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- Before And After
- About Us
- All Services
- Before And After
Abdominoplasty may be right for you if you have sagging abdominal muscles and skin after pregnancy or weight loss. Many patients who seek a tummy tuck do so because healthy eating and exercise have failed to achieve the toning and flattening they desire. To be an ideal candidate for abdominoplasty, you should be in good health and have maintained a stable weight for the past 6 months.
Although one of the leading plastic surgery procedures, and one with a high satisfaction rate, abdominoplasty is not for everyone. Women who are planning to have children in the future are not ideal candidates because subsequent pregnancies can diminish the results of surgery. Patients who are in the process of obtaining their ideal weight may also be advised to postpone their tummy tuck until they have stabilized their weight for 6 months. Losing weight after abdominoplasty could result in suboptimal results due to excess skin.
A tummy tuck consultation begins with a thorough conversation about your motivation for surgery. Dr. Gear is committed to patient education and wants his patients to feel empowered by the information they receive during their initial visit.
In addition to getting to know you as an individual, we will review your medical history and perform a brief examination of your abdominal muscles and overlying skin. Dr. Gear will discuss the type of tummy tuck that is recommended for you and why. Finally, your consultation is intended to answer the questions you have about your procedure.
A tummy tuck may take from 2 to 5 hours. Sedation is achieved with general anesthesia. To conduct a tummy tuck, Dr. Gear makes an incision that runs from one hip bone to the other.
A second incision may be made around the belly button. The abdominal muscles are separated from overlying skin and are stitched into a narrower configuration as discussed at your consultation. The skin is then pulled down over the tightened muscles and the belly button is attached in its most natural position. Skin is trimmed at the incision area before closure is performed with sutures. A surgical dressing or compression garment may be applied in the surgery center.
A tummy tuck is a major abdominal surgery and carries the same risks of any other abdominal procedure. These include adverse reaction to anesthesia, infection, bleeding, and poor wound healing.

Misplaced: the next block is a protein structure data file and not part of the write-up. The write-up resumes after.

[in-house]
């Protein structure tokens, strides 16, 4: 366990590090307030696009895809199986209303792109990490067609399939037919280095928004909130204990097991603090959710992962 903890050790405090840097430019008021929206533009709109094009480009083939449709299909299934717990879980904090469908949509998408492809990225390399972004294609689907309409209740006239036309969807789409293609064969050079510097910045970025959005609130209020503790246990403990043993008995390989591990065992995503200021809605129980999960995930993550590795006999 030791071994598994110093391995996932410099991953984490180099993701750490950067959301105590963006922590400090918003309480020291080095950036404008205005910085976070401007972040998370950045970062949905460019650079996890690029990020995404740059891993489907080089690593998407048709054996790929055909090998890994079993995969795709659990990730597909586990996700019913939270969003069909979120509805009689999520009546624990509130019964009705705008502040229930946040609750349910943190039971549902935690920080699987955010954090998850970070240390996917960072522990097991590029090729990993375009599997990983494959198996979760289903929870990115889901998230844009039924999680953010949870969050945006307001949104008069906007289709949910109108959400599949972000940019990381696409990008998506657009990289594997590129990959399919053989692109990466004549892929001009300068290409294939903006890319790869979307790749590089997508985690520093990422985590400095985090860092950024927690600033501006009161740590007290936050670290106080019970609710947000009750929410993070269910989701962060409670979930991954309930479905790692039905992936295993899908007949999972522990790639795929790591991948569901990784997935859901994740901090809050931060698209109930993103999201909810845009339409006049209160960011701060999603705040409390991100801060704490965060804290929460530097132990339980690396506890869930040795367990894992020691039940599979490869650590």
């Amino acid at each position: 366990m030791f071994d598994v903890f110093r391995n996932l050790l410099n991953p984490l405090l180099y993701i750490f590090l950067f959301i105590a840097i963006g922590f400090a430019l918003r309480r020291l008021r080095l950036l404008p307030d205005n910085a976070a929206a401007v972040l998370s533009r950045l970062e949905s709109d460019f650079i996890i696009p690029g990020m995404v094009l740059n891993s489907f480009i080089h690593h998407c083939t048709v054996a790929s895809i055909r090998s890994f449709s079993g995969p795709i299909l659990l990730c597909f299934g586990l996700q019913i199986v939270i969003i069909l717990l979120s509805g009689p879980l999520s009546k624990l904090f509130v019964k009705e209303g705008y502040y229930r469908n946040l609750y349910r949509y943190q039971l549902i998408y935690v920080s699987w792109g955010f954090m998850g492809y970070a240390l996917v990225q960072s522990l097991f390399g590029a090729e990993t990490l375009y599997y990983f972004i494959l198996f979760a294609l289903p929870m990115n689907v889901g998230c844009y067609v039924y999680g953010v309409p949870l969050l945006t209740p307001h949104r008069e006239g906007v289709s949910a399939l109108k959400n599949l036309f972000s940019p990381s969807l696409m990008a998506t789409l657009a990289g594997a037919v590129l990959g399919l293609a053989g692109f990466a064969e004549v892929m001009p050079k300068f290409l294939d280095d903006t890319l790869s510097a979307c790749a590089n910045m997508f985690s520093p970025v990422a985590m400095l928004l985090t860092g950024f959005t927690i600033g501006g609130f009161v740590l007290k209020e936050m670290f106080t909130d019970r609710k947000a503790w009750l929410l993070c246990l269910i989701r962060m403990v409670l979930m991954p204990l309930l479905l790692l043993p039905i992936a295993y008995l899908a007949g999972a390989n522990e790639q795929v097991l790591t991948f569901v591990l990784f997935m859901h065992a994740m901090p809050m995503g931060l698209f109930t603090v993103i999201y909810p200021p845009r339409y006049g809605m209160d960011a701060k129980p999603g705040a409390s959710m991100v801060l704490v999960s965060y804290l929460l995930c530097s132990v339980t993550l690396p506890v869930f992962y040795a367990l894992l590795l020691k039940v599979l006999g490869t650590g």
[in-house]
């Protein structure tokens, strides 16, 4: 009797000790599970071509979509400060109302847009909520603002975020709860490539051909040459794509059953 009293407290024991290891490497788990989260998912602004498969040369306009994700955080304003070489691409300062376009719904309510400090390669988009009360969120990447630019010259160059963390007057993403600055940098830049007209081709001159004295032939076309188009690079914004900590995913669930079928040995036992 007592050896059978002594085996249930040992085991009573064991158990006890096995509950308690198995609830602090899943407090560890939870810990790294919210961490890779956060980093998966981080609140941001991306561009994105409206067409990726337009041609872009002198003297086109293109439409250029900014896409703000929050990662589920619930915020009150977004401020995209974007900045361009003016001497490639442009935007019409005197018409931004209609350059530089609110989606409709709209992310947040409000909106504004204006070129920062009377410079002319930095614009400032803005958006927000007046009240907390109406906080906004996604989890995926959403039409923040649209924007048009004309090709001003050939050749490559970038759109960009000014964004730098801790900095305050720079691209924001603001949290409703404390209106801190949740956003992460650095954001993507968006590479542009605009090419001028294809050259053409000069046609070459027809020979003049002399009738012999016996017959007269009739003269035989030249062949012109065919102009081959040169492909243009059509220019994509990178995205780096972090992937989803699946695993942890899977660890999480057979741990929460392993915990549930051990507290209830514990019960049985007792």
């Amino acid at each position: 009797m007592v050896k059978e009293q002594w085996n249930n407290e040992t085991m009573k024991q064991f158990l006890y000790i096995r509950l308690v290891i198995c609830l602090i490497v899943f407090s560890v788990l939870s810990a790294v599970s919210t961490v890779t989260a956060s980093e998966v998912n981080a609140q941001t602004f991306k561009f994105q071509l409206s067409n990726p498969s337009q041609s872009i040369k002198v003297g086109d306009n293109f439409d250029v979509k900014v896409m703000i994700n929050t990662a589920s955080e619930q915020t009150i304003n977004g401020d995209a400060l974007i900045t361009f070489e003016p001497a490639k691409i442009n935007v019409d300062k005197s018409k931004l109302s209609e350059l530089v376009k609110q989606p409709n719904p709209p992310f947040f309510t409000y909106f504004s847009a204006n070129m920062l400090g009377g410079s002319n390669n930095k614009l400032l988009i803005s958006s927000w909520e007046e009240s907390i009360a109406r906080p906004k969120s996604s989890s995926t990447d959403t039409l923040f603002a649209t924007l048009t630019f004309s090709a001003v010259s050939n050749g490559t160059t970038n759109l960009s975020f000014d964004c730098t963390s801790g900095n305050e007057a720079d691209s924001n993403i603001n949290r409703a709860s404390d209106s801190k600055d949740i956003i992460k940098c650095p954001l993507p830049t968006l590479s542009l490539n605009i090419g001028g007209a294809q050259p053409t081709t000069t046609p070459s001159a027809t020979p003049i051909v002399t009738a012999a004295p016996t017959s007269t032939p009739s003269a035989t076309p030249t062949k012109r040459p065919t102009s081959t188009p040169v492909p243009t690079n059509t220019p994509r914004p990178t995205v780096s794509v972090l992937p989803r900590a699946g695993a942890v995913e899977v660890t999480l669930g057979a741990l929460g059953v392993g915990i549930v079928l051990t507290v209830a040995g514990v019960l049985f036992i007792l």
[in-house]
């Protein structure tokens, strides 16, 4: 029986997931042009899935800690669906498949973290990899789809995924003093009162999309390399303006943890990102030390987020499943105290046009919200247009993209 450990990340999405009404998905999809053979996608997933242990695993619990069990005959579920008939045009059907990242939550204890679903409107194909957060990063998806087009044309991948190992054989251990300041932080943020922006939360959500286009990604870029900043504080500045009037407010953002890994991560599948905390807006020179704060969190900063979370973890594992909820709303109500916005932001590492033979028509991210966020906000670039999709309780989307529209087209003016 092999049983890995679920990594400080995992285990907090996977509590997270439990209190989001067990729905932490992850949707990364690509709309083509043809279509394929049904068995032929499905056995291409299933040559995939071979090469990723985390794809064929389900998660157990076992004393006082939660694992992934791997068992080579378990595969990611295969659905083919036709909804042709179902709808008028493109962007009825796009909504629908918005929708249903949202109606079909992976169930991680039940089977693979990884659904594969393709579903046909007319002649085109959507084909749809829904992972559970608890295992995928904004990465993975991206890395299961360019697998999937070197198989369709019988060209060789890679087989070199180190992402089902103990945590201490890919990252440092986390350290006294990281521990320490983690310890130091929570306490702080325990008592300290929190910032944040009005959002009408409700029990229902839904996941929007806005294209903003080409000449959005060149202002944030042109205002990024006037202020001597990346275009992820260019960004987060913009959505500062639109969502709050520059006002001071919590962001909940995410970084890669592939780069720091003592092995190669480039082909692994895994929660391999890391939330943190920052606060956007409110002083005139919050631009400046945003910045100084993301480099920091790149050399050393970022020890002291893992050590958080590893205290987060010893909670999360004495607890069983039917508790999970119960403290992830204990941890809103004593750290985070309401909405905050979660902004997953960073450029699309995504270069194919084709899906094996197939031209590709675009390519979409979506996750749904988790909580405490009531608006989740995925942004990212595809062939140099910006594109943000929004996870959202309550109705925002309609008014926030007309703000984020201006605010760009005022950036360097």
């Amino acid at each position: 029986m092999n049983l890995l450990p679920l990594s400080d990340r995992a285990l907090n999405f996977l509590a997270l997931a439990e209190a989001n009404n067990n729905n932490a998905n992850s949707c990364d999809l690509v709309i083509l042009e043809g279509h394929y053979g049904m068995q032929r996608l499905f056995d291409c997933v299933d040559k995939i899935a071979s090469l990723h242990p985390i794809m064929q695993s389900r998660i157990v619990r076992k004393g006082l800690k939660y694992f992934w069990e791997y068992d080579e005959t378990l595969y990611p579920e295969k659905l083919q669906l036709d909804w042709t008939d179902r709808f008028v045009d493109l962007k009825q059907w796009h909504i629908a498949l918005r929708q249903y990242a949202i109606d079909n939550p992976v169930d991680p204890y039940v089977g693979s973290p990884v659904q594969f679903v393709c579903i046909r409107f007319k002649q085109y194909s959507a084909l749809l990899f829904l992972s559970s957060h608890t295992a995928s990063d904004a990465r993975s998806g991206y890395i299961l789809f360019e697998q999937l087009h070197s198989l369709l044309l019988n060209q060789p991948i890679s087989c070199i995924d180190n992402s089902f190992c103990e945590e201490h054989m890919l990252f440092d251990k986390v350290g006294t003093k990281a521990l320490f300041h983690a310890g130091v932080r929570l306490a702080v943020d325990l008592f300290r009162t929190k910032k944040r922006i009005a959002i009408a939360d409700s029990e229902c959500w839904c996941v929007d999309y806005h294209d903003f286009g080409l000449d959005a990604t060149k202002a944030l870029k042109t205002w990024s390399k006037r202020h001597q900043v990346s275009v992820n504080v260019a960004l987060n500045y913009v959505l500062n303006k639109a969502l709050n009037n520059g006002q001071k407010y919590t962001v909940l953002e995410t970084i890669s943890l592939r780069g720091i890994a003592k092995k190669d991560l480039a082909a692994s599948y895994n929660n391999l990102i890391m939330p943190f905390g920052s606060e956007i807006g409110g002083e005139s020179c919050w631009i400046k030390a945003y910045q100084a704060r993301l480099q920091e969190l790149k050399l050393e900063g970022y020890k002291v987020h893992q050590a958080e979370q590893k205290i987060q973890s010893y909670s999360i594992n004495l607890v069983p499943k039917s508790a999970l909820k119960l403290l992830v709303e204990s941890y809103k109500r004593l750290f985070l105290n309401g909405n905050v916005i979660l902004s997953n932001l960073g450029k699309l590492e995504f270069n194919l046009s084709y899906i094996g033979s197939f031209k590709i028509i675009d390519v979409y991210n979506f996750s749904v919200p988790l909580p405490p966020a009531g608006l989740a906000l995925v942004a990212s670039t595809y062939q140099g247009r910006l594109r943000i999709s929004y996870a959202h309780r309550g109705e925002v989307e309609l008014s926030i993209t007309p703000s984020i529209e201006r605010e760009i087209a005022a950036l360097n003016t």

Generally, the risk of these complications is very low. The primary risks of a tummy tuck are that the incision may not heal well and that results may not be symmetrical. It is important to consult with an experienced, board-certified plastic surgeon if you are interested in abdominoplasty.
Abdominoplasty surgery is conducted with general anesthesia. The medications are sedative and also analgesic, so patients will likely feel some degree of numbness in the incision areas after their tummy tuck. Because incisions may disrupt the nerves in the lower abdomen, numbness could linger for several days. The most common sensation after abdominoplasty is soreness in the mid-abdominal area, where muscles have been tightened.
All surgeries involve some amount of pain management. Initially, tummy tuck patients will rely on prescription pain medication to reduce soreness. With adequate rest during the two-weeks after surgery, many patients can stand fully upright and lie flat again. According to patients, tummy tuck recovery is not excruciating. The soreness that occurs is manageable and resolves much more comfortably when the body is given ample time to simply be in the healing process.
Tummy tuck recovery is not as unpleasant as most patients fear. Initially, you can expect to be unable to stand upright. Standing and walking bent over are necessary because the abdominal muscles have been tightened with many sutures. The muscles that have had room to be loose for many months or years react to their new position with inflammation. Within about 2 weeks, the initial soreness of muscle tightening is well on its way to disappearing, and standing up straight is once again the norm.
While muscle tightness is ongoing, you will need help with everyday activities such as getting out of bed and to the bathroom, bathing, brushing your teeth and hair, and maintaining a healthy diet. It is necessary to walk short distances several times a day to prevent blood clots. Especially when prescription medications are being taken, you will need someone to help you.
If questions arise before surgery or during recovery, we encourage you to contact our office for friendly assistance.